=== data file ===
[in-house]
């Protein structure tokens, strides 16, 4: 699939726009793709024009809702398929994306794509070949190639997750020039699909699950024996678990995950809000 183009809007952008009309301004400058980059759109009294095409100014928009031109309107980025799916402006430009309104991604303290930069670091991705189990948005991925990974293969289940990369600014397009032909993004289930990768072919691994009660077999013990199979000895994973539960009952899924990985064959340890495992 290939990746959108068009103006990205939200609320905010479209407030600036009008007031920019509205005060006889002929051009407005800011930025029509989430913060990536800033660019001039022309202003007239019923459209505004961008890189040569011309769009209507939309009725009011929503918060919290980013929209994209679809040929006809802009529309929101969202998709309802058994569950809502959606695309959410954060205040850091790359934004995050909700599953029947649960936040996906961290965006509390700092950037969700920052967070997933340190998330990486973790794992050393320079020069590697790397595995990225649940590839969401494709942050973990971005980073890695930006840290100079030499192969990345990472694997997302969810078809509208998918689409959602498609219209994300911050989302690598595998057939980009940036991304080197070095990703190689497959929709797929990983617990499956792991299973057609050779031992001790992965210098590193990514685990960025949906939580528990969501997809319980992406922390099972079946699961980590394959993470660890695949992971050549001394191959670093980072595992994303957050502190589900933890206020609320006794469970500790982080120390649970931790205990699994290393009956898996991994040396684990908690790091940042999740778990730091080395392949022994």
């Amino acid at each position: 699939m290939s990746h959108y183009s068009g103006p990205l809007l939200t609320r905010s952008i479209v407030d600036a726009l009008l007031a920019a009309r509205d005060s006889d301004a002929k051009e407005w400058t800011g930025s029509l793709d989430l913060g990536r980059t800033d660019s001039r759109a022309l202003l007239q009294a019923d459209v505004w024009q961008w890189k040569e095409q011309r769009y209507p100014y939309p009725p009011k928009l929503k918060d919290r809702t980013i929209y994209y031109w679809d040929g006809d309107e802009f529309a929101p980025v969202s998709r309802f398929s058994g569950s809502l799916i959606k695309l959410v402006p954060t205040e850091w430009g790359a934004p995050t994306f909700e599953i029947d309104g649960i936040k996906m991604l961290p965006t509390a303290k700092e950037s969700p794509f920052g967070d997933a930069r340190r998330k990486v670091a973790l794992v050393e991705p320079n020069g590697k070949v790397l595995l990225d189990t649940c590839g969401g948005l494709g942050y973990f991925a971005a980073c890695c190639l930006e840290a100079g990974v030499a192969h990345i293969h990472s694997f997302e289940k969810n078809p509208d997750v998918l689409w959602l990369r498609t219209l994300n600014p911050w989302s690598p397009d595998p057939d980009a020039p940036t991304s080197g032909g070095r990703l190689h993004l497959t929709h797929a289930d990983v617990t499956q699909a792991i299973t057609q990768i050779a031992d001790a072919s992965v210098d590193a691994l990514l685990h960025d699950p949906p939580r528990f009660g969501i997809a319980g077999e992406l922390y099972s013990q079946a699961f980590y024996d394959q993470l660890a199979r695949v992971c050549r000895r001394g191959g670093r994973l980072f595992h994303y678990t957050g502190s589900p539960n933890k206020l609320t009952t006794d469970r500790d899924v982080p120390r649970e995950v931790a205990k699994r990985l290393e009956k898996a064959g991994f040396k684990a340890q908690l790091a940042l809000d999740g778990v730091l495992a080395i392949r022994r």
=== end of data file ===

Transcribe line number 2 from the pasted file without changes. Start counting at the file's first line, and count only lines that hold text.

């Protein structure tokens, strides 16, 4: 699939726009793709024009809702398929994306794509070949190639997750020039699909699950024996678990995950809000 183009809007952008009309301004400058980059759109009294095409100014928009031109309107980025799916402006430009309104991604303290930069670091991705189990948005991925990974293969289940990369600014397009032909993004289930990768072919691994009660077999013990199979000895994973539960009952899924990985064959340890495992 290939990746959108068009103006990205939200609320905010479209407030600036009008007031920019509205005060006889002929051009407005800011930025029509989430913060990536800033660019001039022309202003007239019923459209505004961008890189040569011309769009209507939309009725009011929503918060919290980013929209994209679809040929006809802009529309929101969202998709309802058994569950809502959606695309959410954060205040850091790359934004995050909700599953029947649960936040996906961290965006509390700092950037969700920052967070997933340190998330990486973790794992050393320079020069590697790397595995990225649940590839969401494709942050973990971005980073890695930006840290100079030499192969990345990472694997997302969810078809509208998918689409959602498609219209994300911050989302690598595998057939980009940036991304080197070095990703190689497959929709797929990983617990499956792991299973057609050779031992001790992965210098590193990514685990960025949906939580528990969501997809319980992406922390099972079946699961980590394959993470660890695949992971050549001394191959670093980072595992994303957050502190589900933890206020609320006794469970500790982080120390649970931790205990699994290393009956898996991994040396684990908690790091940042999740778990730091080395392949022994």